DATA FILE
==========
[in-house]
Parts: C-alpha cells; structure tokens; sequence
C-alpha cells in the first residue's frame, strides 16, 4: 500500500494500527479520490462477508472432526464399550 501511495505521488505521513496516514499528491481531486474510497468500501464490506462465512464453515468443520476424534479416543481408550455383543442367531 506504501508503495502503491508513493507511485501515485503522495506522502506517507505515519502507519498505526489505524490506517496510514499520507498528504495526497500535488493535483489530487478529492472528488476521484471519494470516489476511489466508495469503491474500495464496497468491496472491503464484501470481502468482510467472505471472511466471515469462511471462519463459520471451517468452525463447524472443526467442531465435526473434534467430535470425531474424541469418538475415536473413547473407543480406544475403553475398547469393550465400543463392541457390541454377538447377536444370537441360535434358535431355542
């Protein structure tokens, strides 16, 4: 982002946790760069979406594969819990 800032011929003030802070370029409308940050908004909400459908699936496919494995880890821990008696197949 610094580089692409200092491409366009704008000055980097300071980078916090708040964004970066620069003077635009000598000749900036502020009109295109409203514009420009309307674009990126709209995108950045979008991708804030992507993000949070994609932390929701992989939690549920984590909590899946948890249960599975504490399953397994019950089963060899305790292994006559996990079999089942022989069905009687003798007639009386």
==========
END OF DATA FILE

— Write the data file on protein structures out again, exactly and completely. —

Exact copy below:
[in-house]
Parts: C-alpha cells; structure tokens; sequence
C-alpha cells in the first residue's frame, strides 16, 4: 500500500494500527479520490462477508472432526464399550 501511495505521488505521513496516514499528491481531486474510497468500501464490506462465512464453515468443520476424534479416543481408550455383543442367531 506504501508503495502503491508513493507511485501515485503522495506522502506517507505515519502507519498505526489505524490506517496510514499520507498528504495526497500535488493535483489530487478529492472528488476521484471519494470516489476511489466508495469503491474500495464496497468491496472491503464484501470481502468482510467472505471472511466471515469462511471462519463459520471451517468452525463447524472443526467442531465435526473434534467430535470425531474424541469418538475415536473413547473407543480406544475403553475398547469393550465400543463392541457390541454377538447377536444370537441360535434358535431355542
């Protein structure tokens, strides 16, 4: 982002946790760069979406594969819990 800032011929003030802070370029409308940050908004909400459908699936496919494995880890821990008696197949 610094580089692409200092491409366009704008000055980097300071980078916090708040964004970066620069003077635009000598000749900036502020009109295109409203514009420009309307674009990126709209995108950045979008991708804030992507993000949070994609932390929701992989939690549920984590909590899946948890249960599975504490399953397994019950089963060899305790292994006559996990079999089942022989069905009687003798007639009386």